When Niki Lauda was recently given a lung transplant we all hoped that we would soon see him out and about in the Mercedes pit and spreading his wisdom in television interviews: but it was not to be.
He died yesterday, May 20, at the age of 70 and will truly be missed by the many members of the Grand Prix Drivers Club who raced against him as well as the motor racing public at large.
Niki Lauda was one of the great motor racing champions because he represented all of the qualities that racing drivers are believed to possess.
He came from a prosperous family but his determination to race saw him come into mild conflict with his grandfather who blocked the bank who sponsored Niki from lending the money to get into Formula 1. His grandfather was on the Board of the bank and his vote saw them turn him down.
Undeterred, Niki went to a rival Viennese bank and received the loan he needed by taking out an insurance policy for the sponsorship amount to be paid back should he be killed in racing. Niki Lauda not only confirmed his latent business skills in this move but went on to win three World Championships.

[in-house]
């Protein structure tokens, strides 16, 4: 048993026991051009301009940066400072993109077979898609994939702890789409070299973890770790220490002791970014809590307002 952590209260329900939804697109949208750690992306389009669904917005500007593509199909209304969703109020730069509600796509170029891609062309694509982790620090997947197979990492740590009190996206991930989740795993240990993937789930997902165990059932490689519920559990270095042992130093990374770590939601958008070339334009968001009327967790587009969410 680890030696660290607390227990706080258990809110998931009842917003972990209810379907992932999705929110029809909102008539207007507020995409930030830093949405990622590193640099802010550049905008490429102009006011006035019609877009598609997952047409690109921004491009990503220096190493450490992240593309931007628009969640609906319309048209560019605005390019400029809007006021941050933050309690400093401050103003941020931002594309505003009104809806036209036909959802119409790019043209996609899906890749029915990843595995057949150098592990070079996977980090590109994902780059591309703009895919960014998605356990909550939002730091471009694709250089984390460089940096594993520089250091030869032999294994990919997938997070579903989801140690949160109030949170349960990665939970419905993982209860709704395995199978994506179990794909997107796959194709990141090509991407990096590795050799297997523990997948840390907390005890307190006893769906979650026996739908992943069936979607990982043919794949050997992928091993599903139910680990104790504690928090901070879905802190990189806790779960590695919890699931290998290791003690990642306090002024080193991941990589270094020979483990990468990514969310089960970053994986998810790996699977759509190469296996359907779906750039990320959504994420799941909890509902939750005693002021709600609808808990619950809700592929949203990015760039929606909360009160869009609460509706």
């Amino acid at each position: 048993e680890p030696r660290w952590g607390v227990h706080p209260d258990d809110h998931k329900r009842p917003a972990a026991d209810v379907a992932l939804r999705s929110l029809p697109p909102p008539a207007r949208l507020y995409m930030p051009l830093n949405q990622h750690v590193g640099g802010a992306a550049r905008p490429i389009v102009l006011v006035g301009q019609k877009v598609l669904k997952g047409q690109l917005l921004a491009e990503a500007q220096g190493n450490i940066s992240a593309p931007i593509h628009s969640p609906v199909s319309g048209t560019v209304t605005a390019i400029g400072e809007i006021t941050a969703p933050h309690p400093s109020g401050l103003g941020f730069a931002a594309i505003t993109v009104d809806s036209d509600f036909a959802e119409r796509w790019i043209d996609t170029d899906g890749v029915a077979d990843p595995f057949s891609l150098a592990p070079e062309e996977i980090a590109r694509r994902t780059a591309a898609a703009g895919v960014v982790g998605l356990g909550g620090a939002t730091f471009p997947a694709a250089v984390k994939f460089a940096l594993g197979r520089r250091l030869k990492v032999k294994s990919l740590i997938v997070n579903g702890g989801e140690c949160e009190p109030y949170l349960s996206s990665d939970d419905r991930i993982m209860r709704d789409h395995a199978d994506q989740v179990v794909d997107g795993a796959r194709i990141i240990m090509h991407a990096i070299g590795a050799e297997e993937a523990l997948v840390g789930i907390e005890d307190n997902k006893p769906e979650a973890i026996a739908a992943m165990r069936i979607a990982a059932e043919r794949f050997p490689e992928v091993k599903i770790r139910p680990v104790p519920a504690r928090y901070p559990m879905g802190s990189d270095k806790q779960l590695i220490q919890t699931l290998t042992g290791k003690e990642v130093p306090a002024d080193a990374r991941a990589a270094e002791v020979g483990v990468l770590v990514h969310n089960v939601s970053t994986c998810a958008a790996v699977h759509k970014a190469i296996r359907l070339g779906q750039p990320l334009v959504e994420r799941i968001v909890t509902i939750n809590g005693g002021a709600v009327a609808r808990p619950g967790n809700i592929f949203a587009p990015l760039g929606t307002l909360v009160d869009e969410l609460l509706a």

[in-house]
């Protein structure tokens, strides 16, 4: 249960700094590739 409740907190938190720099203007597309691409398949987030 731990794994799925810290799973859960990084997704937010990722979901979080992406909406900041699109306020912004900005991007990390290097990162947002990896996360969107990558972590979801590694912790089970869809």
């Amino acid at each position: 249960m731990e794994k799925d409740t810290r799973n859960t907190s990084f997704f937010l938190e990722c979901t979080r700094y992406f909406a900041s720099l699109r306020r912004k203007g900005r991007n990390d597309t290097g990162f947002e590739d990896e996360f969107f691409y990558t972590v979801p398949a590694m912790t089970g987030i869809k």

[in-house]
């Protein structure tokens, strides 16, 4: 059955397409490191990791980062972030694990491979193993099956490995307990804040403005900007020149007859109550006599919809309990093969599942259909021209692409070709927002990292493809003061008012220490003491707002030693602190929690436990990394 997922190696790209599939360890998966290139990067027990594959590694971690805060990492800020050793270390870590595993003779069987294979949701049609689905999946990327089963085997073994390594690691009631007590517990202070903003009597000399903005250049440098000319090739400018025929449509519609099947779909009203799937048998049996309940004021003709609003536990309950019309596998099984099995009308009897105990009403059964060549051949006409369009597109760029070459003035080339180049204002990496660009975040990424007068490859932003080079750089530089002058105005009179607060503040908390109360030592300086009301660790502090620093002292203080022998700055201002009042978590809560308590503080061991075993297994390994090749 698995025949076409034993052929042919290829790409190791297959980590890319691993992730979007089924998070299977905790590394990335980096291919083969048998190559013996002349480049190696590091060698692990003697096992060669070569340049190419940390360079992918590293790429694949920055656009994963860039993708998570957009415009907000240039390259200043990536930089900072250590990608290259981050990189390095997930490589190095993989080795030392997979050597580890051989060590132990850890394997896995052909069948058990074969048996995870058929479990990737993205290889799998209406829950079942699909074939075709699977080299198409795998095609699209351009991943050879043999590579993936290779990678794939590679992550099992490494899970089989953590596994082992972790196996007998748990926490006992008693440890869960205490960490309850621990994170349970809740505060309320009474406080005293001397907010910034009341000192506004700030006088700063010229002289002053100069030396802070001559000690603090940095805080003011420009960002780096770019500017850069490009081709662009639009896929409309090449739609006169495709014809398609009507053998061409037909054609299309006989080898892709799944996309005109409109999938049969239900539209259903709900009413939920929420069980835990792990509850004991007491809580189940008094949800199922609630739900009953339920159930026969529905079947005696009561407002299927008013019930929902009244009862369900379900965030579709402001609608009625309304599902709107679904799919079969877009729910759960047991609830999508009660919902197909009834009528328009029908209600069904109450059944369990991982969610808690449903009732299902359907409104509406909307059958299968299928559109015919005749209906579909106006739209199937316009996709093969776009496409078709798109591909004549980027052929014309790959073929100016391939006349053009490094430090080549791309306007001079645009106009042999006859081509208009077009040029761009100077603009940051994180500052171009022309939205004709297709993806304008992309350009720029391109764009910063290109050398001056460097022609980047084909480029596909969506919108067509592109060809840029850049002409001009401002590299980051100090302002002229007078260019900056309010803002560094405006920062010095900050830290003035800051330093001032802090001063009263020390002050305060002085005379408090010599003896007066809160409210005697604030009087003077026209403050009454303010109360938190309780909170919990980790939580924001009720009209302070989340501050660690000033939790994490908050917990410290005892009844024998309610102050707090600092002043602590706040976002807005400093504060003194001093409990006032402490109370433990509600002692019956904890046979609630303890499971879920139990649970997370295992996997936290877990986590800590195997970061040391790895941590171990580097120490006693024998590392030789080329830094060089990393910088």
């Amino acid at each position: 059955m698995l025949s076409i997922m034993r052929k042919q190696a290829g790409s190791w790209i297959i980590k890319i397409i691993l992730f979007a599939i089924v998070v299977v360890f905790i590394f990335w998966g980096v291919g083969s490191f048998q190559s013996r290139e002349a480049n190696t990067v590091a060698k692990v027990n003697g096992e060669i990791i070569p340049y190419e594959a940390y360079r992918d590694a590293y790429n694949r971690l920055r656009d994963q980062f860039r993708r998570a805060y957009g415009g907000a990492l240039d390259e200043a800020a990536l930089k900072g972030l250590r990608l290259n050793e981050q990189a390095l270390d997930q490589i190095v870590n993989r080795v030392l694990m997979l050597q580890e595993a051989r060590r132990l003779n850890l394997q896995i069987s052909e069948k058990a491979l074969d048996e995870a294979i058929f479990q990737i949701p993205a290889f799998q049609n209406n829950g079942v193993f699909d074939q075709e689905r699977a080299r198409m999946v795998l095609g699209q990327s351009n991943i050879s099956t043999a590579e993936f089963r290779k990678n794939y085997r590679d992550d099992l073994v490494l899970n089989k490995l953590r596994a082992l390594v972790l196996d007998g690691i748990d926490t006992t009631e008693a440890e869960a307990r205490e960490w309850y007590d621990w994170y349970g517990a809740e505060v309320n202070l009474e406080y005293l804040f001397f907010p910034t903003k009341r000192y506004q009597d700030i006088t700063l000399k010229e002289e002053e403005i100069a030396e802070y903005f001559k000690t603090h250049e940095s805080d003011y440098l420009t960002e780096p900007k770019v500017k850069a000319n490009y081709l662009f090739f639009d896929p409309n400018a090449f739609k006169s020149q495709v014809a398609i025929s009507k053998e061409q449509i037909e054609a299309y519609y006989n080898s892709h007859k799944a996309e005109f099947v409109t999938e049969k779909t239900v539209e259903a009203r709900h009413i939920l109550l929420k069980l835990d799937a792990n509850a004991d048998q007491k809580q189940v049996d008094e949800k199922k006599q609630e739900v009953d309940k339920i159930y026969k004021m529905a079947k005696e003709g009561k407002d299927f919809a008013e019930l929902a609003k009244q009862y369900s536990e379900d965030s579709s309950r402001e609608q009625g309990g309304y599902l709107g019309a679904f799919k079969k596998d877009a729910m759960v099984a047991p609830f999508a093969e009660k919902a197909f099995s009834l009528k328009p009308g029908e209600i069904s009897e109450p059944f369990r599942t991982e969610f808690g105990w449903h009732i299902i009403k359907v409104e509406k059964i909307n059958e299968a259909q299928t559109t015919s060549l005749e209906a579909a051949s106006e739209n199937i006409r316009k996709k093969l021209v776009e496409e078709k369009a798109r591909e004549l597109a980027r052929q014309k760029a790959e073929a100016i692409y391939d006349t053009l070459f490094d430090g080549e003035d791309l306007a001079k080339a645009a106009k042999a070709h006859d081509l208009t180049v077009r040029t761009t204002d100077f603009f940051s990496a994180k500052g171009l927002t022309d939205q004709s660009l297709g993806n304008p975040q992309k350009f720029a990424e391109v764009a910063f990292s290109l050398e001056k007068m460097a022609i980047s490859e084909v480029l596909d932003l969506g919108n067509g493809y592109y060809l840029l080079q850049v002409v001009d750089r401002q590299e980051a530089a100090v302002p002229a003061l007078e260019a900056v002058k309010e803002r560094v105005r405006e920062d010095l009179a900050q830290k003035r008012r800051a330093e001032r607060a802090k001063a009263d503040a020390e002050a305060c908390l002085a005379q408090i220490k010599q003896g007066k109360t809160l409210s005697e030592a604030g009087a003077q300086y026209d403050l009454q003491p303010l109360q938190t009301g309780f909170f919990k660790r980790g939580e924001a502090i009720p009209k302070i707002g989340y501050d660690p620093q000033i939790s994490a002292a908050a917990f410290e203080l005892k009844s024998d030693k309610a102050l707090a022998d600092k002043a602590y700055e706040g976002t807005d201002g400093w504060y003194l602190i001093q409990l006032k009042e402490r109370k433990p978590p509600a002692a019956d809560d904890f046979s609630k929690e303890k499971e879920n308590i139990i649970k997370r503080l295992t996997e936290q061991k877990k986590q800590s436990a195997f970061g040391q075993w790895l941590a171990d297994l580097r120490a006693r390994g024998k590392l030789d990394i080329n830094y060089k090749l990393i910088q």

Everyone homes in on his tragic accident at Nurburgring and his fight back from near death but Niki Lauda had already shown the exceptional talent that makes World Champions on the track.
He was an honest man not ashamed to admit that when he hastily returned to racing at Monza, still bandaged and suffering from his burns, he felt frightened when he stepped into his Ferrari for a test lap of the circuit. He returned to the pits after one lap and went back to his hotel only to decide to continue racing and to again become World Champion.
It was a decision calling for great courage and faith in oneself and when he then started his airline, Lauda Air, he again took a courageous decision, this time a financial one, and created a company that he eventually sold to Austrian Airlines. He then returned to motor racing as a consultant to Ferrari and then in a management role with Jaguar Racing.
It would be easy to roll out references to his many races and wins but these will be well covered by the specialist motor racing media. For most of the Grand Prix Drivers Club members Niki Lauda will be remembered and respected for his personal discipline, his outspoken comments on the state of Formula 1, his efficiency as Vice-Chairman of Mercedes Racing but most of all his great qualities as a man of our time.
The Grand Prix Drivers Club send condolences to his wife and family at this sad time.